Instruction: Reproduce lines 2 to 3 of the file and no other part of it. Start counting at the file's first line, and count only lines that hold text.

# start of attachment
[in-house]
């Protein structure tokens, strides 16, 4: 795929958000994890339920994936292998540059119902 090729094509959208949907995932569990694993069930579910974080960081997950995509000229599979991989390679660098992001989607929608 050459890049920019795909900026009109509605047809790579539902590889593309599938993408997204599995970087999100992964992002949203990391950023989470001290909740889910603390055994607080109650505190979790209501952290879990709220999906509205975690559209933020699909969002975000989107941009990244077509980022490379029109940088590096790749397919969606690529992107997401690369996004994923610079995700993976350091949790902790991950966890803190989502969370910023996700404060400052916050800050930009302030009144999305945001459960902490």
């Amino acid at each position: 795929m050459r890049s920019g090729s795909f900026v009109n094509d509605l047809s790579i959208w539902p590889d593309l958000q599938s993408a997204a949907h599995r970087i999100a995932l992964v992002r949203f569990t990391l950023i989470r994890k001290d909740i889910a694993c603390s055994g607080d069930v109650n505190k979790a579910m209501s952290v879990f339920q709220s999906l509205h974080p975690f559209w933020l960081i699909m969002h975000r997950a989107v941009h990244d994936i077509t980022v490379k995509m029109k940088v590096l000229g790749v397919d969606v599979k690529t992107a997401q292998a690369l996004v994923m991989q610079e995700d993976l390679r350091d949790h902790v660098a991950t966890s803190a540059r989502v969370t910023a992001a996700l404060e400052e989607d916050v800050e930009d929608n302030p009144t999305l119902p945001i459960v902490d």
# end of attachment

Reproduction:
């Protein structure tokens, strides 16, 4: 795929958000994890339920994936292998540059119902 090729094509959208949907995932569990694993069930579910974080960081997950995509000229599979991989390679660098992001989607929608 050459890049920019795909900026009109509605047809790579539902590889593309599938993408997204599995970087999100992964992002949203990391950023989470001290909740889910603390055994607080109650505190979790209501952290879990709220999906509205975690559209933020699909969002975000989107941009990244077509980022490379029109940088590096790749397919969606690529992107997401690369996004994923610079995700993976350091949790902790991950966890803190989502969370910023996700404060400052916050800050930009302030009144999305945001459960902490």
């Amino acid at each position: 795929m050459r890049s920019g090729s795909f900026v009109n094509d509605l047809s790579i959208w539902p590889d593309l958000q599938s993408a997204a949907h599995r970087i999100a995932l992964v992002r949203f569990t990391l950023i989470r994890k001290d909740i889910a694993c603390s055994g607080d069930v109650n505190k979790a579910m209501s952290v879990f339920q709220s999906l509205h974080p975690f559209w933020l960081i699909m969002h975000r997950a989107v941009h990244d994936i077509t980022v490379k995509m029109k940088v590096l000229g790749v397919d969606v599979k690529t992107a997401q292998a690369l996004v994923m991989q610079e995700d993976l390679r350091d949790h902790v660098a991950t966890s803190a540059r989502v969370t910023a992001a996700l404060e400052e989607d916050v800050e930009d929608n302030p009144t999305l119902p945001i459960v902490d």